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Despite Rée’s frustrations, Witcraft is not simply a polemic. He points in the direction of what more there is to learn and how we can take up and enrich our understanding of these paths he shines a light on. Indeed, his public philosophical investigation into Thomas Davidson, alongside Rose’s discussion of the Workers’ Educational Association with its “rural rambles”, draw attention to another strand of public philosophy worthy of a separate historical study: philosophy carried out on hikes and walks and in nature. Davidson’s Summer School hints at a story that could be told of philosophical rambling groups over time, one that continues to the present day.

Despite the odd canonical reference to (often male, often solitary) philosophers who were fans of an amble, there’s little reported on today that would lead one to suspect that there are sustained projects bringing groups together to philosophise in this way. Nonetheless, in the US one can find the carefully crafted public philosophical work of Alejandro Strong, a University of Maine philosopher and founder of Apeiron Expeditions, who organises philosophical excursions into the wilderness, or Sedona Philosophy, created by Andrea Christella and Matthew Goodwin, a similar project based in Arizona.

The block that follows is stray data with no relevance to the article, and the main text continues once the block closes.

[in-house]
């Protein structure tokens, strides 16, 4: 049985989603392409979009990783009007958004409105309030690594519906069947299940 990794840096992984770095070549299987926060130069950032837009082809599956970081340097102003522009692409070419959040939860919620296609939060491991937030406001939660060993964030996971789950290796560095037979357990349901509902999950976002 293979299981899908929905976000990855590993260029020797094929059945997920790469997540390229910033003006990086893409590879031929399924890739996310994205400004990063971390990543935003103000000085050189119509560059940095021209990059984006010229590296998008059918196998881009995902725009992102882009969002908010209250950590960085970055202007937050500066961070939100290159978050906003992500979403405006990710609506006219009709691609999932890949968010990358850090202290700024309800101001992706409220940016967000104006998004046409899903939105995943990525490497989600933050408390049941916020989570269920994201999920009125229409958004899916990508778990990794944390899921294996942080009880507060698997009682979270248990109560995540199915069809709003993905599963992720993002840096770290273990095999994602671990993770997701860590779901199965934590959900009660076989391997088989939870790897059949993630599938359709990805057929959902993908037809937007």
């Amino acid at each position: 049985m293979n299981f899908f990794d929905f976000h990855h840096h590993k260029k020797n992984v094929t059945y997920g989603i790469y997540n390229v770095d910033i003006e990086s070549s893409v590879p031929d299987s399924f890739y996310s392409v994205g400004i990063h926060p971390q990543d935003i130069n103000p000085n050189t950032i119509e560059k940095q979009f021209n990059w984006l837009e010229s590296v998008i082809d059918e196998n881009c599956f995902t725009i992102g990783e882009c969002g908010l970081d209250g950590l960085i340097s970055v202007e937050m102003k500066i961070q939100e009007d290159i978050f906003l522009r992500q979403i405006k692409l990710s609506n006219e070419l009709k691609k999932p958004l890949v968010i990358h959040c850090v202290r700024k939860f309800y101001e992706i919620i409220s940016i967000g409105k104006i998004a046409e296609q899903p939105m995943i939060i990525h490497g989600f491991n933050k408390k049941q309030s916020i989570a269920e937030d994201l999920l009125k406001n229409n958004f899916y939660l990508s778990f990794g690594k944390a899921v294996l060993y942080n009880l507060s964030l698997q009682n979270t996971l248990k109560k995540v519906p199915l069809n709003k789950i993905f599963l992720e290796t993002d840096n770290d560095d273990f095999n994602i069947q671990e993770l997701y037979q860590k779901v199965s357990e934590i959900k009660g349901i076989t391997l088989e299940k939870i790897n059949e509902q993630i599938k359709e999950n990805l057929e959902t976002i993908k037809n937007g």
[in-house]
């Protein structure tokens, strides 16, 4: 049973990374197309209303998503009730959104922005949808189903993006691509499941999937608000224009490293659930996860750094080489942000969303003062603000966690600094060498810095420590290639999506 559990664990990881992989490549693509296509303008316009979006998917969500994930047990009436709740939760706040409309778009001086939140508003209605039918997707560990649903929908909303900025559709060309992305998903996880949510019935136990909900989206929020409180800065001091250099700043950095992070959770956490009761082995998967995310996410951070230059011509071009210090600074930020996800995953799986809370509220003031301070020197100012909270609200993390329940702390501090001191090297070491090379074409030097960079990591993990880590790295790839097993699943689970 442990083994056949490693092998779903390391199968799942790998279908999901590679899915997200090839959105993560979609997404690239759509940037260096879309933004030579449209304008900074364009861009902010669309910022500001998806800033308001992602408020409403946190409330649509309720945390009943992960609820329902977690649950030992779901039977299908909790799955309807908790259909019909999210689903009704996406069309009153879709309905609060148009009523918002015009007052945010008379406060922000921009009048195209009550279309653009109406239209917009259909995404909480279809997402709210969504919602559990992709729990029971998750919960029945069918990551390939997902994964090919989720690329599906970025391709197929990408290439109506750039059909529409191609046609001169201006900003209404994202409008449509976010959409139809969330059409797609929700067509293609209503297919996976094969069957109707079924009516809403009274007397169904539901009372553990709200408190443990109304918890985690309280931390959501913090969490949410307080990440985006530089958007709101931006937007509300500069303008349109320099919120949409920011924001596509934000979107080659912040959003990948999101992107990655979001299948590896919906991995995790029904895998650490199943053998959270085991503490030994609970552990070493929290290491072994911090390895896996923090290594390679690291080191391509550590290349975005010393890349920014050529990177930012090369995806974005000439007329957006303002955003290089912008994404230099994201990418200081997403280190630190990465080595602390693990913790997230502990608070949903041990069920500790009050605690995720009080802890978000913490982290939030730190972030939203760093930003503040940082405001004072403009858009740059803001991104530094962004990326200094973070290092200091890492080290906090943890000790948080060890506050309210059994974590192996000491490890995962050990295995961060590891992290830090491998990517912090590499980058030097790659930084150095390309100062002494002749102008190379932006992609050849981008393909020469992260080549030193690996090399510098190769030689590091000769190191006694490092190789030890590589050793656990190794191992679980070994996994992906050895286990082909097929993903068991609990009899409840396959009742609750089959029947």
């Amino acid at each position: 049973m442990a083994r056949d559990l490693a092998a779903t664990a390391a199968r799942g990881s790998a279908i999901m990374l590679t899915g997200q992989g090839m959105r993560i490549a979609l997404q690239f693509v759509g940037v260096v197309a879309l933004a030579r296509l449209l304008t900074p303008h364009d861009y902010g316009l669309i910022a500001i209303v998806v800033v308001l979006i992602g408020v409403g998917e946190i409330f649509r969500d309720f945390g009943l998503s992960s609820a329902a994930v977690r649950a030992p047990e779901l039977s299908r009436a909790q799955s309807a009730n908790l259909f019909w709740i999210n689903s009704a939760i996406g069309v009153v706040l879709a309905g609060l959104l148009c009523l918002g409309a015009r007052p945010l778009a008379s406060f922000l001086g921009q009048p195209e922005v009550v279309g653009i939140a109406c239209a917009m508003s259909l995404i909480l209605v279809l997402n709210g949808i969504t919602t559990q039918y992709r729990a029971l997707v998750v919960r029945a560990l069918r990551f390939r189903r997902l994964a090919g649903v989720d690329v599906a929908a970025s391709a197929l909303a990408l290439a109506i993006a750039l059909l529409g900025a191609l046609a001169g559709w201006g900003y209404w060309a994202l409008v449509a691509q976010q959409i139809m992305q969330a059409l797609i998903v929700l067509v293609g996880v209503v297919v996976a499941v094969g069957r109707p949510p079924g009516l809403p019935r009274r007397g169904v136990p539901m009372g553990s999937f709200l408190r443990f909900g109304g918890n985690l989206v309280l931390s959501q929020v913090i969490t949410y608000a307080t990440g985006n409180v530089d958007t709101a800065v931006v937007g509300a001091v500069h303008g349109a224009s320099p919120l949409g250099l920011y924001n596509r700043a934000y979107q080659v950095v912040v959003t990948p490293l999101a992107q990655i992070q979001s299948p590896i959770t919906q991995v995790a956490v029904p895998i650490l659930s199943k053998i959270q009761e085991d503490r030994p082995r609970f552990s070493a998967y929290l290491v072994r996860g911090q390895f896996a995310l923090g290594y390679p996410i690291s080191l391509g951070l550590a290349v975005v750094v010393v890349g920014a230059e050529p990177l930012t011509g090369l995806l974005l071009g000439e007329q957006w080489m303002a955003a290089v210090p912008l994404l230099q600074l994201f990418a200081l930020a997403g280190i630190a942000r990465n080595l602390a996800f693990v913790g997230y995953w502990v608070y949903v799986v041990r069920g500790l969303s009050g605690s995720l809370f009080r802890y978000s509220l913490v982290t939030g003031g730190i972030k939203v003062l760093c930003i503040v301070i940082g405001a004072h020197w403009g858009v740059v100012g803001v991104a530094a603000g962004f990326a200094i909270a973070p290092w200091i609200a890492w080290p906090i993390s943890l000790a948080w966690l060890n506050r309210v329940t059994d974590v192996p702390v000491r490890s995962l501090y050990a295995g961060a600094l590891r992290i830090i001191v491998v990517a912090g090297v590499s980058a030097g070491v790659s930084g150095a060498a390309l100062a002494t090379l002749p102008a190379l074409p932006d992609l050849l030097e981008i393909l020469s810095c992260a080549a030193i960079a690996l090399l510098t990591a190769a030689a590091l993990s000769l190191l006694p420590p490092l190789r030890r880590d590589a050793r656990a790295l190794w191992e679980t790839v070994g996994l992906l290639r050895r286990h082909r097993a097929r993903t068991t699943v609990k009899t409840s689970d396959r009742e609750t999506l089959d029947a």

Britain’s Graeme Tiffany, a pioneer in running philosophical discussions in communities, also organises philosophical walks. In my interview with him he noted how “the conversations that exist on footpaths, [...] urban areas [...] the urban fringe, and in the hills, are often very different to [those found] when we put people in a room.” As to its ends, Tiffany pointed to a role for philosophising in people’s lives that can be overlooked by those who enjoy an abundance of it or for whom it has a partly professional purpose: “For a lot of the people who come on these walks, they’ve told me they’ve been quite emotional experiences, because they’ve struggled to find spaces and places where they can talk about the things that they want to talk about, or simply to think differently about the world.”
 

The beauty of examining any area of public philosophy is that numerous, often (though not exclusively) philosophical considerations arise, and doing philosophy on-the-go is no exception. American philosophers Megan Craig and Edward S. Casey, writing in one of the few contemporary explorations of the topic in 2018’s Philosophy, Travel and Place: Being in Transit, examine philosophising carried out in public or private transport. They remark upon how “we think to the rhythm of countless gears,” with each mode of transport switching these up. Any kind of thinking in transit “reminds one of the degree to which thought takes on the environment of its surroundings,” and they detail the subtle and surprisingly fascinating features of their commuting states of mind.

The history of public philosophy on-the-go, including outdoors – from Davidson’s rural peripatetics to Tiffany’s conversations on the footpath – have, like Rose’s and Rée’s glimpses of working-class public philosophy, only been unearthed in parts; revealing just a patchwork history of how people have gathered in motion to critically reflect together. To be sure, we must avoid contrivance. There may simply be no through line here; nothing to name. But public philosophy in practice, in the present and the past, has simply not been given much of a look in and this must change. We never know what we might find.

 

With thanks to Simon Lee and Molly Corlett for their comments on earlier versions of this article